by Stephen W. Smith
The great need at this juncture of world wide violence, cataclysmic events and disturbing addictions to busyness is one that no material thing can provide and no human leader has the capacity to offer. It is for men and women to accept God’s invitation to sit quietly with themselves and alone for some time to reflect, ponder and experience the love of God.
In my work with leaders in ministry and the marketplace there is a dire need for us to learn the spiritual discipline of solitude and the other spiritual gift of silence. In a noisy world and living at feverish speeds, the soul’s great need is for some slow time and some quiet time.
It is far too loud in the outside world and friends, it is sadly far too loud in our interior souls. Outside, we are hearing of violence every single day, destruction, national threats and world-wide terror. It is no better in our inside worlds. There, in our interior souls, we hear the voices of shame and blame, the gnawing jeers of being guilty and feeling unloved. We live in fear and our hearts are held hostage. We are not free.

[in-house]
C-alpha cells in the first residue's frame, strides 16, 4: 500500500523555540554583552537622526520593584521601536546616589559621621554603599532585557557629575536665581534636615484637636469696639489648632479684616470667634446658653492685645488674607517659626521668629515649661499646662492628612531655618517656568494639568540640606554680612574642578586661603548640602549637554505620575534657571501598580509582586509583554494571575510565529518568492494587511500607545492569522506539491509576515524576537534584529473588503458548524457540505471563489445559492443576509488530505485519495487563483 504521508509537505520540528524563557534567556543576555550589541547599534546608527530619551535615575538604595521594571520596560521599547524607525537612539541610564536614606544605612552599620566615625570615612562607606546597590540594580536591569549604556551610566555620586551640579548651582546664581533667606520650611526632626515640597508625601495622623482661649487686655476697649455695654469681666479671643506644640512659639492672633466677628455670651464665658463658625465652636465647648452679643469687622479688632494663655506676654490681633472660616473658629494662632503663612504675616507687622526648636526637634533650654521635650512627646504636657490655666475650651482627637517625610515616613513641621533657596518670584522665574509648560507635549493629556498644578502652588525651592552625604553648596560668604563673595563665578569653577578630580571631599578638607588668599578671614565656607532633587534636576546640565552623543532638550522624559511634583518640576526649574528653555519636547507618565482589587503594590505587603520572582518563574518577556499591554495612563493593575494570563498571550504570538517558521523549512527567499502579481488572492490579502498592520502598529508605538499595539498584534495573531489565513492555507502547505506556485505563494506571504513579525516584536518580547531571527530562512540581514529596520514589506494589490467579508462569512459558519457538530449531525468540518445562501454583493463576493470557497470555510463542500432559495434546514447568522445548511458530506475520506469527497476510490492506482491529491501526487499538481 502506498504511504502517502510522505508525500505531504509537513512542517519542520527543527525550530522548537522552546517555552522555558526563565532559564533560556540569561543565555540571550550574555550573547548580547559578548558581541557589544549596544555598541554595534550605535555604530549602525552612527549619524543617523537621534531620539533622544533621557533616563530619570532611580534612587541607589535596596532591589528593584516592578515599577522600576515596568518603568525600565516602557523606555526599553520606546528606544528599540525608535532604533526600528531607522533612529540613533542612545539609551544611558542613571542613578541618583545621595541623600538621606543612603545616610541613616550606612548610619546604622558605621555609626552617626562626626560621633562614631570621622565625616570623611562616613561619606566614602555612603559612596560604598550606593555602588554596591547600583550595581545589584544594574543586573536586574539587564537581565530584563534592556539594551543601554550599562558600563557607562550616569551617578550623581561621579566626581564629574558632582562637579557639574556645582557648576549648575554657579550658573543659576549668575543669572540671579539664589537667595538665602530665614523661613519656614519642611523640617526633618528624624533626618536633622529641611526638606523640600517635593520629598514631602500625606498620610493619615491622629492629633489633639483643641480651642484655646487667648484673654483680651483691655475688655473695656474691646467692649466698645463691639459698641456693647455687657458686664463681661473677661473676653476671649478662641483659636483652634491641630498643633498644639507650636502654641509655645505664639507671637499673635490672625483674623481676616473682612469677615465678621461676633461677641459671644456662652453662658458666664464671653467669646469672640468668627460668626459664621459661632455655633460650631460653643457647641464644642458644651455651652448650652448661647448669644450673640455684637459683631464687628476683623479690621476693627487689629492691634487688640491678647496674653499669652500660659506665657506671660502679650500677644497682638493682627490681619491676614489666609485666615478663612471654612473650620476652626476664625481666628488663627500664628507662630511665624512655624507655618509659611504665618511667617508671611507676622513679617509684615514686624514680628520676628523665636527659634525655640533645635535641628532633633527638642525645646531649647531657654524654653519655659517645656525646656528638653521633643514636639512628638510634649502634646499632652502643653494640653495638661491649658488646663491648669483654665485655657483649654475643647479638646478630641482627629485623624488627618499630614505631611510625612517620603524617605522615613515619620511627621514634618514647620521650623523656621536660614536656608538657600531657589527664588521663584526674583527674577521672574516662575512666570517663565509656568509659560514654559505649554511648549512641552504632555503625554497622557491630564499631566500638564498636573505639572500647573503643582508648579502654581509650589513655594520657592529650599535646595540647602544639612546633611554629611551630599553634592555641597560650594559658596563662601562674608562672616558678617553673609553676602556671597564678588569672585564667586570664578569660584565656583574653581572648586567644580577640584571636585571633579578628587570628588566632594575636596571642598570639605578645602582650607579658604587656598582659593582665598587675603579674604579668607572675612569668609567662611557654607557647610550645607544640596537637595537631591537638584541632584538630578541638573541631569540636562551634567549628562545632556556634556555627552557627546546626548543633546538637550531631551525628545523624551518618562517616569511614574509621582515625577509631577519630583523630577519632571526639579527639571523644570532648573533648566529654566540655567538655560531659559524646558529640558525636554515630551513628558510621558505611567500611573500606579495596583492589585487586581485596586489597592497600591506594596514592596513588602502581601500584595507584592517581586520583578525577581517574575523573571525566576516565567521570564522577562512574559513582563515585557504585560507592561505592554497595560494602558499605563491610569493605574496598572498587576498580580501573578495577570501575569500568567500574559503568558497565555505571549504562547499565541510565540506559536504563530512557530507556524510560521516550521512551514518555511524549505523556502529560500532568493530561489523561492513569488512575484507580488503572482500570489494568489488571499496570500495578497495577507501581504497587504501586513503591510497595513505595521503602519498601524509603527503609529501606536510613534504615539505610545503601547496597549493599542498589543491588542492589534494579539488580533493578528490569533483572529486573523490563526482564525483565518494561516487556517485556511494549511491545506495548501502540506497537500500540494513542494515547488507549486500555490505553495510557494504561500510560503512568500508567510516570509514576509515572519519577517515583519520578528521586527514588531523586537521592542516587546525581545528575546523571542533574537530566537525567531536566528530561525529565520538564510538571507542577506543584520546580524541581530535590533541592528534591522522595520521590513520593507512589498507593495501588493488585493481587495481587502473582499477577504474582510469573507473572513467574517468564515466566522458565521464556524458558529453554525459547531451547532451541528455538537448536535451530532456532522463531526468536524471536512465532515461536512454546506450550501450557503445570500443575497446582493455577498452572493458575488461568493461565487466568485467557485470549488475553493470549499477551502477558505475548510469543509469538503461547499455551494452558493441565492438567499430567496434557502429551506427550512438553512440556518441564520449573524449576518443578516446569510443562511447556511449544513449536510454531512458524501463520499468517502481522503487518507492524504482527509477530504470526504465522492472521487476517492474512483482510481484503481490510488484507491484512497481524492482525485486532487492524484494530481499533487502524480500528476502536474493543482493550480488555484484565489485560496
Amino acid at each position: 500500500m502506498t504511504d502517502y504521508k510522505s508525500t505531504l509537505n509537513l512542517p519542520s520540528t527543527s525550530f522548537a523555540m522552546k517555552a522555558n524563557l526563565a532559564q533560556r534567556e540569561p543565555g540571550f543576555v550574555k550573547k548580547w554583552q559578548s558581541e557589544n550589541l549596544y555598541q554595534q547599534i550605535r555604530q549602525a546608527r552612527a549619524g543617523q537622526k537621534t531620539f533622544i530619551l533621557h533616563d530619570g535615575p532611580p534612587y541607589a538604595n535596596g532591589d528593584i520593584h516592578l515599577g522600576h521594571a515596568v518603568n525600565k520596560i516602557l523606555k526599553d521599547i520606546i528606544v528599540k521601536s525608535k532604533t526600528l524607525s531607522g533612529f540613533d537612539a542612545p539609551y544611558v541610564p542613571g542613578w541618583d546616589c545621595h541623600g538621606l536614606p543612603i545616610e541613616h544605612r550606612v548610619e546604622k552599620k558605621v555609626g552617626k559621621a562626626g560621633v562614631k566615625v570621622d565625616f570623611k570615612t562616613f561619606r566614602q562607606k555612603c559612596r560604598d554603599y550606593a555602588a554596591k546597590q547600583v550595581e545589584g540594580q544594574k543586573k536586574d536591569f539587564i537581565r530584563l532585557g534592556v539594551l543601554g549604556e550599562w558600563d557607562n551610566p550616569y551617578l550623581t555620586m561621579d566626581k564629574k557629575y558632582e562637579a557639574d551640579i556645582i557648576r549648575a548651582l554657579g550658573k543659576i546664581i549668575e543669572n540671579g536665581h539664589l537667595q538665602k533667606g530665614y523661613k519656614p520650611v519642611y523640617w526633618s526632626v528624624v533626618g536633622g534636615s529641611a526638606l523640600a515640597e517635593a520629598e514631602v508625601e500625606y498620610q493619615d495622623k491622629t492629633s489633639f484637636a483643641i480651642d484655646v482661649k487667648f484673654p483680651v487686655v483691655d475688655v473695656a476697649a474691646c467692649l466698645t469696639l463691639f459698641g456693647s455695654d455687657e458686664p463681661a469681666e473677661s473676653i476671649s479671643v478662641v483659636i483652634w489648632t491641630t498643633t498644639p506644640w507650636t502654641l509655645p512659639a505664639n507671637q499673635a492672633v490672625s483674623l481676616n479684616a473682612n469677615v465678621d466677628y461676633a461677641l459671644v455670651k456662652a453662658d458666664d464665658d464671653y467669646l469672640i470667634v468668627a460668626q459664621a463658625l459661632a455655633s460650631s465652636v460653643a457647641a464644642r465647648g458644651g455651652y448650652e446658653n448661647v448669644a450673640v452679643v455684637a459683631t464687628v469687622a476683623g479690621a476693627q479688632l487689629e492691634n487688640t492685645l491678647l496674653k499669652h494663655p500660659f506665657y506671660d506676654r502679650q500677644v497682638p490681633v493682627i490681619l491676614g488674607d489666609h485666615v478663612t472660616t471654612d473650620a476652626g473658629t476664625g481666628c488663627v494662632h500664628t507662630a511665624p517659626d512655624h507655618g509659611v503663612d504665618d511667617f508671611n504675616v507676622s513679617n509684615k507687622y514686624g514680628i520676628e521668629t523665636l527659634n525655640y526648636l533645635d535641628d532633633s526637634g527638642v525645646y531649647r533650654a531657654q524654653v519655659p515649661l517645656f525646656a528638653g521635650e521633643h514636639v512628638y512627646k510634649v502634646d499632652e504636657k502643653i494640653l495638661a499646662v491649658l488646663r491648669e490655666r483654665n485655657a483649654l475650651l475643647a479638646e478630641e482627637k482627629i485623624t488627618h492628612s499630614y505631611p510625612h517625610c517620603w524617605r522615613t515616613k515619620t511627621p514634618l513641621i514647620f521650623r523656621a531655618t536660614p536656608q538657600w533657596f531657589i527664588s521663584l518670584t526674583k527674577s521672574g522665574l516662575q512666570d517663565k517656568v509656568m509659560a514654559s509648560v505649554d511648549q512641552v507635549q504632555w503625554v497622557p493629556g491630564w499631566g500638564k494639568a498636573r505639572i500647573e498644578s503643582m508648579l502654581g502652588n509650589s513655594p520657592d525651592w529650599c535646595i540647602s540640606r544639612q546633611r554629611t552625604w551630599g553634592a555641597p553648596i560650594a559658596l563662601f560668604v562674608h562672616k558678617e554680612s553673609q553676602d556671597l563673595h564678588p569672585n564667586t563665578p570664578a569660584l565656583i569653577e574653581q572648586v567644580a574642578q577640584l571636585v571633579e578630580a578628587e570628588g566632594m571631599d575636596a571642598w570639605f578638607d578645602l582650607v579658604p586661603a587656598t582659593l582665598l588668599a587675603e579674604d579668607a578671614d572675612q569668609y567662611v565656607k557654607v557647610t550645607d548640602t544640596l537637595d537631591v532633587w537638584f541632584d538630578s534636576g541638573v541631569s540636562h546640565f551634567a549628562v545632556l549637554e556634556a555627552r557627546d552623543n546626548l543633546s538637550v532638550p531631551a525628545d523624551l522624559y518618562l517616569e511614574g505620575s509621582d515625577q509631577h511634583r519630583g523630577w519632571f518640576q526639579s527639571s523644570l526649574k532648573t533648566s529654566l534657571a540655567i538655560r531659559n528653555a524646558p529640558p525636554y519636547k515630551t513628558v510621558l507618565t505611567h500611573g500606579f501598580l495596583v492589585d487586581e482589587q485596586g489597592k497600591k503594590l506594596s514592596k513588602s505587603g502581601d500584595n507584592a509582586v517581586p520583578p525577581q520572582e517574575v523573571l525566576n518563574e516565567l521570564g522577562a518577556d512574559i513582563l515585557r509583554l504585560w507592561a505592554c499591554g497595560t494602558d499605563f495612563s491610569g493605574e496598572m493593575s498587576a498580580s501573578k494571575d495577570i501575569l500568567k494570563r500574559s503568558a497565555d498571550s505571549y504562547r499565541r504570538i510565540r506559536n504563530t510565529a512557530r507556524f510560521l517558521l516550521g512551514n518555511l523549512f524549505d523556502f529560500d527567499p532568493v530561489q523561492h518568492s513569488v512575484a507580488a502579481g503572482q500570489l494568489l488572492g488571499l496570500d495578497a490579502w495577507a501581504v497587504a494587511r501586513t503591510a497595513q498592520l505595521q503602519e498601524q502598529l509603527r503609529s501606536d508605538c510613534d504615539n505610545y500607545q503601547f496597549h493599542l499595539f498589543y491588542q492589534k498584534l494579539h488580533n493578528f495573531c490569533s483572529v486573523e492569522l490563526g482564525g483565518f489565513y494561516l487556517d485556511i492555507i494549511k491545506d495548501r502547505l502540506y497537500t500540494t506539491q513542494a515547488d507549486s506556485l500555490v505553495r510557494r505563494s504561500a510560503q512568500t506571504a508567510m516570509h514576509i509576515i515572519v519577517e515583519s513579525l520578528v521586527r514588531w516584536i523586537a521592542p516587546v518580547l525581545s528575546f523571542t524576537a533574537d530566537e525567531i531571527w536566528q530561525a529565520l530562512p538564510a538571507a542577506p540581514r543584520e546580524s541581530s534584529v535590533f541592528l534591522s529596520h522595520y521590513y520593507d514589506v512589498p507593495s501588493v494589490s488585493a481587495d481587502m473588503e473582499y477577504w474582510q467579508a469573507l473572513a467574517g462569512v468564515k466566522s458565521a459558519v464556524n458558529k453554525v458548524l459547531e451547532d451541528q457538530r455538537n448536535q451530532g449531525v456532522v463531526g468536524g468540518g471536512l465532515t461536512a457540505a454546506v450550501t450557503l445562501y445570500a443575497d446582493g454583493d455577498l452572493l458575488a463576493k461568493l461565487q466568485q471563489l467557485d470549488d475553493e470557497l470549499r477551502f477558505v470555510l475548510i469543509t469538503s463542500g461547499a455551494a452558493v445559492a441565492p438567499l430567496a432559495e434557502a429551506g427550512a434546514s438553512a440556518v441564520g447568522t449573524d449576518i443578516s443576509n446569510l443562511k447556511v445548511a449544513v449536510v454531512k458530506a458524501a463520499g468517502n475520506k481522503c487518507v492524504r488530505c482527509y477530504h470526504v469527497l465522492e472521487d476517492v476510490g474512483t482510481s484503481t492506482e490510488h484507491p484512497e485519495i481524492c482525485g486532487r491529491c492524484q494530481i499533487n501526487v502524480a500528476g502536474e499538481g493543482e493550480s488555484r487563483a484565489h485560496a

Silence and solitude are the ancient ways that we need so deeply today. The answer is not to be MORE involved; attend MORE meetings or even church services. Sadly, many of our churches are led by leaders, who themselves are internally bankrupt and who live quiet lives of desperation without the congregations knowing one thing about the leader’s private despair. The market place is driven because we have to get ahead and we are living panicked lives that someone might get “there” before we do. We may lose out.
My friend, Ruth Barton writes,